So this morning, I remained curious as to the odd inaccessibility of the dylanhearsawho.com website. It’s not that the site was down when you tried to connect, it was that is was still up, with a message saying it was down. To me, that signaled the creator, reported to be a Kevin Ryan of Houston, had taken the site down, probably under duress. This morning, the site’s message changed. It now says, “At the request of Dr. Seuss Enterprises, L.P., this site has been retired. Thanks for your interest.”
It’s easy to guess why: If you look at the record, the company bearing the late Dr. Seuss’s name is jealous of its intellectual property, and this is far from the first time it has pursued publishers large or small over parody and copyright. In 1997, Seuss went after Penguin Books U.S.A. and Dove audio to stop the release of “The Cat NOT in the Hat! A Parody by Dr. Juice,” a work comprised of “a rhyming summary of highlights from the O.J. Simpson double murder trial.” As a federal appeals court noted in upholding an injunction against Penguin and Dove, under the Copyright Act of 1976, “Seuss, as the owner of the Dr. Seuss copyrights, owns the exclusive rights (1) to reproduce the copyrighted work; (2) to prepare derivative works based on the copyrighted work; (3) to distribute copies or phonorecords of the copyrighted work to the public; (4) to perform the work publicly; and (5) to display the copyrighted work publicly.”
Given all that, some little guy in Texas inspired to bring Dylan and Dr. Seuss together never stood a chance. One is tempted to say, “So much for the sense of fun in Seussville” and leave it at that, but I decided to try to find out what was going on. Maybe there’s a story in it.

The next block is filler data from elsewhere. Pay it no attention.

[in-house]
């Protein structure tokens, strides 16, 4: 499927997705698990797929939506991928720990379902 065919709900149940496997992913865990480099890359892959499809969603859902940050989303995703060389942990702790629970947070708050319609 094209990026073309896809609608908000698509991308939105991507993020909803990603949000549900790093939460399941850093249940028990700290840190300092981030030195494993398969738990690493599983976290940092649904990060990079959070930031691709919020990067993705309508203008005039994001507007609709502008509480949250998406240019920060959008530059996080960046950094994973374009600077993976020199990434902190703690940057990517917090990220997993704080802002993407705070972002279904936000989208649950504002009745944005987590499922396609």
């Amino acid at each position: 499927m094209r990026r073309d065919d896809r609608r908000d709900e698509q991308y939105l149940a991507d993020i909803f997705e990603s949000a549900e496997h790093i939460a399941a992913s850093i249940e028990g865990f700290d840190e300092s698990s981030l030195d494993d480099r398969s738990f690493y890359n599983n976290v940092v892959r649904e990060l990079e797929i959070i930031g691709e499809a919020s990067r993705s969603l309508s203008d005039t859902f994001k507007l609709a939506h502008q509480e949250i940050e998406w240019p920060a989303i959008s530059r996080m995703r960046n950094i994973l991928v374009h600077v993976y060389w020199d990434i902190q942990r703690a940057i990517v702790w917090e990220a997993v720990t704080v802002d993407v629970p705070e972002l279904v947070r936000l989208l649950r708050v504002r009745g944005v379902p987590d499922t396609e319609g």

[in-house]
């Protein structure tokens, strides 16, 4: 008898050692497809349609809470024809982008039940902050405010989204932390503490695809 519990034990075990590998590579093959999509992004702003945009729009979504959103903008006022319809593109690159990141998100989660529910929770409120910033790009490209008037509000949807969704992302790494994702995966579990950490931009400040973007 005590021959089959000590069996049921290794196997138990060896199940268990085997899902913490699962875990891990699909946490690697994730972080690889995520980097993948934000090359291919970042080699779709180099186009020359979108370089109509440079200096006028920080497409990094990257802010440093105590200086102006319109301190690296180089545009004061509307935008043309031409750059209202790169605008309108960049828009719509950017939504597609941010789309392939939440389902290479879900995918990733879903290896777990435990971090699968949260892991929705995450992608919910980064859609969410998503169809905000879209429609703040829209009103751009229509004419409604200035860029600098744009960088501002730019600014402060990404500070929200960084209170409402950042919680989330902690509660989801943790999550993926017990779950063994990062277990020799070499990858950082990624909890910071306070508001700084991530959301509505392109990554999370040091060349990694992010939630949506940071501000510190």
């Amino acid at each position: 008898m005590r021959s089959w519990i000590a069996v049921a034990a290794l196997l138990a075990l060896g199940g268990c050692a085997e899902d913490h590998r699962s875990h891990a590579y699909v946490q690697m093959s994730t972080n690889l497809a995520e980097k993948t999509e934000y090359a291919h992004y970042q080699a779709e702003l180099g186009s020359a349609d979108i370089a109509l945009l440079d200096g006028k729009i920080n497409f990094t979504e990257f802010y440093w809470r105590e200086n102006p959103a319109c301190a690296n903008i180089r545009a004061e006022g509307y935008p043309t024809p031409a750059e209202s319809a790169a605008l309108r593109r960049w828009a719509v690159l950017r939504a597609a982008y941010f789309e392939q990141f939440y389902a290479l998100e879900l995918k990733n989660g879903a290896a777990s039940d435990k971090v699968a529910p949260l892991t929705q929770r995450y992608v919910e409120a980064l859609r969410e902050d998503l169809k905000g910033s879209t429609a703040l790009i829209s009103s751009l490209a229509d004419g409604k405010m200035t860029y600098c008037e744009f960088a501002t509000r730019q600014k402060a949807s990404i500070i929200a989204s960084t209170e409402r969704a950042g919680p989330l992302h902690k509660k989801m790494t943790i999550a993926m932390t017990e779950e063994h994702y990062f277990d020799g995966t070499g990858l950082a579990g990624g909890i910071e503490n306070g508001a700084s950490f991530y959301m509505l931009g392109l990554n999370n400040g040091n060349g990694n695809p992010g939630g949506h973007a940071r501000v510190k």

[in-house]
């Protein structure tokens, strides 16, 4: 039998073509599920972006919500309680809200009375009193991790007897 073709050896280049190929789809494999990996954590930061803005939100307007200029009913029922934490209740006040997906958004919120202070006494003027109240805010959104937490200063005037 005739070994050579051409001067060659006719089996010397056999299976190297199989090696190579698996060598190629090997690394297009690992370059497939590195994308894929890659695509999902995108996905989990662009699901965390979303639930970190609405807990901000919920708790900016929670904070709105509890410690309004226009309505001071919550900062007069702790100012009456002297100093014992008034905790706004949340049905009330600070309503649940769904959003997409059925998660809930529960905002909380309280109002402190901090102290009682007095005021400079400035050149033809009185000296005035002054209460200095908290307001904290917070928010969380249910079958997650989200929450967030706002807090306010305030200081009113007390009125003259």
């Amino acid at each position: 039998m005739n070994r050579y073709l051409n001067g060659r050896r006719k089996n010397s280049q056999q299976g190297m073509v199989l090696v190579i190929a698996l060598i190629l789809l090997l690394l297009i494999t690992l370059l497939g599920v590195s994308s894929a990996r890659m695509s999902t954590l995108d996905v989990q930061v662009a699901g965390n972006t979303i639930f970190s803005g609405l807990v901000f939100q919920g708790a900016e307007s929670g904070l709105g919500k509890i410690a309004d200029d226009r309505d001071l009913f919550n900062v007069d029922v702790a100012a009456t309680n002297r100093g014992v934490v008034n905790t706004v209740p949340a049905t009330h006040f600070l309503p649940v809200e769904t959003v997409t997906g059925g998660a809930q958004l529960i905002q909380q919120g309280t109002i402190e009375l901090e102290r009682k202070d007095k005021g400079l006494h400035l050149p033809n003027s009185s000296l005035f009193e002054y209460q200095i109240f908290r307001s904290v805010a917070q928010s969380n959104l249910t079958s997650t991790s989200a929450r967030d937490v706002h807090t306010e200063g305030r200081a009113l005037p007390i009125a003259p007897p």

So I called Dr. Seuss Enterprises in La Jolla, California. A woman answered the phone, and I stated my name and business; she told me that the company was “very aware” of the site and that its legal team–which I had determined is the San Diego office of DLA Piper–was “working on it.” When I asked whether she could direct me to one of the attorneys involved, she said no and that I should talk to someone at Seuss’s publisher, Random House, which handles media relations. When I asked to whom I should speak at Random House, she put me on hold.
In a minute, Susan Brandt, Seuss’s executive vice president for licensing and marketing, got on the phone. I went through my spiel again, saying that I had heard about the site through friends, looked at it, then noticed last night that it was inaccessible. I wanted to know whether the company or perhaps the Dylan people had demanded it be taken down.
“We’re not making any comment about this,” Brandt said. But, I told her, the unidentified person I had already spoken to had said the company’s lawyers were aware of the site. “We’re aware of everything that has to do with Dr. Seuss,” she said. Then she asked why I was asking questions about this and why I wanted to write a story about it. I told her that I simply thought it was an interesting, if minor, story on a site that had been instantly popular and might have been shut down under pressure from copyright owners. Brandt told me she had nothing more to say about the matter. When I asked her to spell her name and repeat her title, she refused, saying, “I’m not going to be quoted about any of this.” I told her she would in fact be quoted if I wrote about it, as I had identified myself, told her what I wanted and that her comments were on the record. Our conversation closed with:
“OK, Mr. … Brek …”
“Good luck with your story, Mr. Brekke.” And then she hung up.
So much for the sense of fun in Seussville. And so much for the smooth handling of media relations (I wonder if I would have gotten the same welcome if I’d been calling from People Magazine, say, or the Wall Street Journal?).
[I’ve got calls and messages out to attorneys for Dylan and Seuss Enterprises, but so far they haven’t responded.]